Phuntsholing in south-west Bhutan, Gelephu in the central and Samdrup Jongkhar in eastern Bhutan are the only land border areas open for international tourists.
Phuntsholing is located approximately 170 km east of the Indian airport at Bagdogra. After Phuntsholing, the journey by road meanders northward over hills and mountains to Thimphu, the capital city. The journey takes approximately five hours.
From Gelephu to Thimphu, the distance is approximately 250 kms and takes travelers through sub-tropical regions before entering the alpine zone and then finally into Thimphu. The journey traverses across three districts in about 10 hours.
Samdrup Jongkhar, the only entry point in eastern Bhutan, borders the Indian district of Darranga, Assam, and is approximately 150 kms away from Guwahati, the capital city of Assam. The journey from Guwahati to Samdrup Jongkhar takes about three hours, and thereafter an additional six hours to Trashigang, Bhutan’s largest district. From Trashigang, the lateral highway takes the travelers via Mongar, Bumthang, Trongsa, Wangde Phodrang and then finally to Thimphu. The distance of about 700 kms takes a minimum of two days.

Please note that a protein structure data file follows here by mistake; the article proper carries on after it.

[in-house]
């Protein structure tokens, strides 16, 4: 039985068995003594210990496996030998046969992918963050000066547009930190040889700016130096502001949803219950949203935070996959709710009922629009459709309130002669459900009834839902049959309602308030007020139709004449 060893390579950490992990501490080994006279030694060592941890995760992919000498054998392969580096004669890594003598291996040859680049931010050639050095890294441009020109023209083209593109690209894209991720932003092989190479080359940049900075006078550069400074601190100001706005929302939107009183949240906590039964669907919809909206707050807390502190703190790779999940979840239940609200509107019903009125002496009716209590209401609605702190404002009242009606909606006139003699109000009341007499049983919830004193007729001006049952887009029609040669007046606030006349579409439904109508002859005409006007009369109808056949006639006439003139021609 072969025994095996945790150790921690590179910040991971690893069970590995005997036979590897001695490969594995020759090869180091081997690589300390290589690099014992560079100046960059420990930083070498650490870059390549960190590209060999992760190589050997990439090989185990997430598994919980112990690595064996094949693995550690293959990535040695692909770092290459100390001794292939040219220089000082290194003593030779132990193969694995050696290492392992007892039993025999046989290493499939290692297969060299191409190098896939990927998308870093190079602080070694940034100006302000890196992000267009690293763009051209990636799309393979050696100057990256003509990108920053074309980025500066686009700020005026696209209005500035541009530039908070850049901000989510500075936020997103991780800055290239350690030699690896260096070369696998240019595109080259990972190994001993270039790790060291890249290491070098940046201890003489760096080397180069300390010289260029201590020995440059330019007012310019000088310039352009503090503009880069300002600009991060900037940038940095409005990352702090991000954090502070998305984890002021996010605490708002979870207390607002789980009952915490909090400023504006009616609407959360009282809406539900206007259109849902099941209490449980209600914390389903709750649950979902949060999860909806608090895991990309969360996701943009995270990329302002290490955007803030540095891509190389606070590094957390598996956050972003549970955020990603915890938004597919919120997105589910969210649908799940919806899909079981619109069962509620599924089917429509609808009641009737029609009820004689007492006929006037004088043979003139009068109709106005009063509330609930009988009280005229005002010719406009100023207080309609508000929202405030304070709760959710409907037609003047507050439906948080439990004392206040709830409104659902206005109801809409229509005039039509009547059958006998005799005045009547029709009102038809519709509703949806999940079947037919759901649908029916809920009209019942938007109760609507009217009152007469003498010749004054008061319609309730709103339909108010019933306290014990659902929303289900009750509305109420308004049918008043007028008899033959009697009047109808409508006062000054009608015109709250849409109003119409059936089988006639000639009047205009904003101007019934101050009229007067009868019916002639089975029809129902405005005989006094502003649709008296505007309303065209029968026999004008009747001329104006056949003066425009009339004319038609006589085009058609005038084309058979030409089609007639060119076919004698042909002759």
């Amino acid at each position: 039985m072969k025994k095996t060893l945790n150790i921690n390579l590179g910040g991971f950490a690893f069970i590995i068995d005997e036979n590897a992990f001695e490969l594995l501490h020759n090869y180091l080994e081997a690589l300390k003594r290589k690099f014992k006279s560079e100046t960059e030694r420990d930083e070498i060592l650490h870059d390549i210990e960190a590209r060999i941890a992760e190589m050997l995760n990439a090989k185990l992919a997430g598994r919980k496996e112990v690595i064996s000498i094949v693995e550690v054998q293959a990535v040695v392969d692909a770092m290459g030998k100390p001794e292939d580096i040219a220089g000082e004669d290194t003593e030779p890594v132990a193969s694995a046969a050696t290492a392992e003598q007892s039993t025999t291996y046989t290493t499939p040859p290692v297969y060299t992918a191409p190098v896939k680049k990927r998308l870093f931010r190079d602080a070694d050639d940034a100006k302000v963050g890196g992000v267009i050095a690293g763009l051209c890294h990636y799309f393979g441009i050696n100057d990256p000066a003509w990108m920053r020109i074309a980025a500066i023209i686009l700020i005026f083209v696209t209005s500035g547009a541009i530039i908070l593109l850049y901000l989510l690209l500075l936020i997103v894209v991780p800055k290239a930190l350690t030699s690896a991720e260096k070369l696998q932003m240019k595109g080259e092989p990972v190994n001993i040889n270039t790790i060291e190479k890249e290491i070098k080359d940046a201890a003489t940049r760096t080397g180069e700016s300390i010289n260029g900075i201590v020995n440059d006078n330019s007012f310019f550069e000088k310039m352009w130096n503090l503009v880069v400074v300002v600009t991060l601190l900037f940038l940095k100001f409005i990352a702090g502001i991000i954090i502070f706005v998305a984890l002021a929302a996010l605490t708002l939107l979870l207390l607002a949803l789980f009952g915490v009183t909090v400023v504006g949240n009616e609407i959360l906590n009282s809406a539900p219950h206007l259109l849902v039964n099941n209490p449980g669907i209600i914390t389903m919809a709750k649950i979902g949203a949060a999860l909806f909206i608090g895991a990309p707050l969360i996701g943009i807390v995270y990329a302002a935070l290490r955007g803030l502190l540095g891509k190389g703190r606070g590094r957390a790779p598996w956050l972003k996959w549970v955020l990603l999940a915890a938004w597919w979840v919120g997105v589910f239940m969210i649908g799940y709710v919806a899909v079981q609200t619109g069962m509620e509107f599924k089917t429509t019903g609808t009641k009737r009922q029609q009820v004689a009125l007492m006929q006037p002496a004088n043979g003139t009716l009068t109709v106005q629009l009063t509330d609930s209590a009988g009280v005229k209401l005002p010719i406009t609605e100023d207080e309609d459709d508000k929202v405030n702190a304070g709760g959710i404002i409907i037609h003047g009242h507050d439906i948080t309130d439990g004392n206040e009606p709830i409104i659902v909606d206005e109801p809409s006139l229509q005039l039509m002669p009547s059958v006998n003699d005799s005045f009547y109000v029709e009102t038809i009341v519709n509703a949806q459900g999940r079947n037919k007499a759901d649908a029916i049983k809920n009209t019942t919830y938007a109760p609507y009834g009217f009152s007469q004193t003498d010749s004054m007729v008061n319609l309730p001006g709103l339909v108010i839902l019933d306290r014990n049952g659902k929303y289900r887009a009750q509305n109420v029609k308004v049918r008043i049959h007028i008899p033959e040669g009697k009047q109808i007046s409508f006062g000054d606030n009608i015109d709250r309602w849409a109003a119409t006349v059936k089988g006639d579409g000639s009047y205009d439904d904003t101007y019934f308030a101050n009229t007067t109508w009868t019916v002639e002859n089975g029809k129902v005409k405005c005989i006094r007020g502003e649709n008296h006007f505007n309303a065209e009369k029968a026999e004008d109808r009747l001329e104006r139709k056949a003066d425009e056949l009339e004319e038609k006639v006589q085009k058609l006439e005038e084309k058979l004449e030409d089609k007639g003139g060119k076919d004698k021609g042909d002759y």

You will be endorsed by the immigration officers upon your arrival before you are issued with a permit. Make sure you go personally. You may have to carry your passport (also some passport photographs) or voter’s registration card. If you plan to travel by road, the endorsement is done at the entry points in Phuentsholing, Samdrup Jongkhar, and Gelephu. If by flight, you will enter from the Paro Airport.
Travelling within Bhutan